“People have recognized that creating matches based solely on pedigrees is misleading. The inbreeding calculators don’t go back far enough in a dog’s genetic line, and that method doesn’t improve overall high levels of population inbreeding.”3

Preserving the genetic diversity, and thereby the health of a breed, according to Bannasch, requires careful management of breeding populations to prevent further loss of existing genetic diversity. This can happen only through breeder education and monitoring of inbreeding levels using direct genotyping technologies.

Where feasible, says Bannasch, outcrossing (breeding unrelated dogs) can increase genetic diversity, but it isn’t a guarantee that overall breed diversity will increase or that a reduction in inbreeding will be achieved. What is clear is that when it comes to the handful of breeds with low inbreeding levels, every effort should be made to maintain existing genetic diversity.

I interviewed epidemiologist and veterinarian Dr. Brenda Bonnett about this quandary when we wrote The Forever Dog book last year. She explained that geneticists, vets and breeders from around the world have come together to create the Harmonization of Genetic Testing Database via International Partnership for Dogs, in an attempt to better address narrowing gene pools and genetic deletions on a worldwide basis.

Poster Pup for Poor Breeding: The English Bulldog

There are several dog breeds that have suffered at the hands of humans determined to exaggerate certain physical features to the detriment of the dogs’ health. One of the most damaged is the English bulldog.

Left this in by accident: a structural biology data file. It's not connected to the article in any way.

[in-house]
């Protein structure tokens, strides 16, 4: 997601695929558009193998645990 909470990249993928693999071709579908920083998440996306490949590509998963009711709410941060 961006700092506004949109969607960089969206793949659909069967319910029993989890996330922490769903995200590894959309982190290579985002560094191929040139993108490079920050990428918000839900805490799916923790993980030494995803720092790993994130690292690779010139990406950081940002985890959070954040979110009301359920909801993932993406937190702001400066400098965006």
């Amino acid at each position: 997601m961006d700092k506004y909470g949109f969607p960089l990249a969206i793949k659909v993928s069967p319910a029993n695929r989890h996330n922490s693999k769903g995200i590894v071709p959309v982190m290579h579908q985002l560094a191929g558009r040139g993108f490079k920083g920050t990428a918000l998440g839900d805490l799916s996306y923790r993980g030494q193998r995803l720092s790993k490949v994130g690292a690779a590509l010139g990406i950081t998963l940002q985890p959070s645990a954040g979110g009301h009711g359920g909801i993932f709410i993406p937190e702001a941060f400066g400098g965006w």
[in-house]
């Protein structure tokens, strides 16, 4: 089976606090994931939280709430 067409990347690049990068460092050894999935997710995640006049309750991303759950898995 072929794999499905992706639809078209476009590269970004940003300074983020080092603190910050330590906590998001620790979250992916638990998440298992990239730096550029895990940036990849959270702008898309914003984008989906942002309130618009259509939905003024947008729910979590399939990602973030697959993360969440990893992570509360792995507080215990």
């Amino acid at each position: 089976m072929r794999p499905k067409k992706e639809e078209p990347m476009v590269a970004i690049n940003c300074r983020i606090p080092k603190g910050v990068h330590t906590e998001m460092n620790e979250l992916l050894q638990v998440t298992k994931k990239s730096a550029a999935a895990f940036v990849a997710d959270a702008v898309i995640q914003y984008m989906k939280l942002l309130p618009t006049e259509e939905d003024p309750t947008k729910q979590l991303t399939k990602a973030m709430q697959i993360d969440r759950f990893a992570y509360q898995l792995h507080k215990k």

According to veterinary journal dvm360:

“They can’t fit through their mothers’ birth canals. They’re plagued by serious respiratory problems because they are brachycephalic. They die at a median age of a little over 8 years of age.”4

Not only do English bulldogs have brachycephalic syndrome due to their pushed in faces, they’re also prone to a long list of other health problems, including:5

  • Flat chest, a chest bone deformity in which the middle of the chest appears to be flat or concave, rather than slightly rounded
  • Splayed legs, a condition in which the muscles that pull the legs together are weak, causing the dog to lie flat on the floor and paddle around like a turtle
  • Cleft palate, in which the roof of the mouth and/or lip fail to close during gestation
  • Chondrodysplasia, a skeletal disorder that can cause hip and elbow dysplasia as well as other joint and spinal problems
  • Dental, eye, skin, heart, and immune system problems

English bulldogs rank second of all breeds in congenital diseases and related deaths among puppies. The health problems of these poor dogs are well documented and are present from conception through adulthood.

Is the Damage Irreversible?

An earlier group of researchers at the University of California, Davis analyzed the DNA of 102 English bulldogs, including 87 dogs from the U.S. and 15 from other countries.6 They did a genetic comparison of those dogs with another 37 English bulldogs brought to UCDavis for various health problems.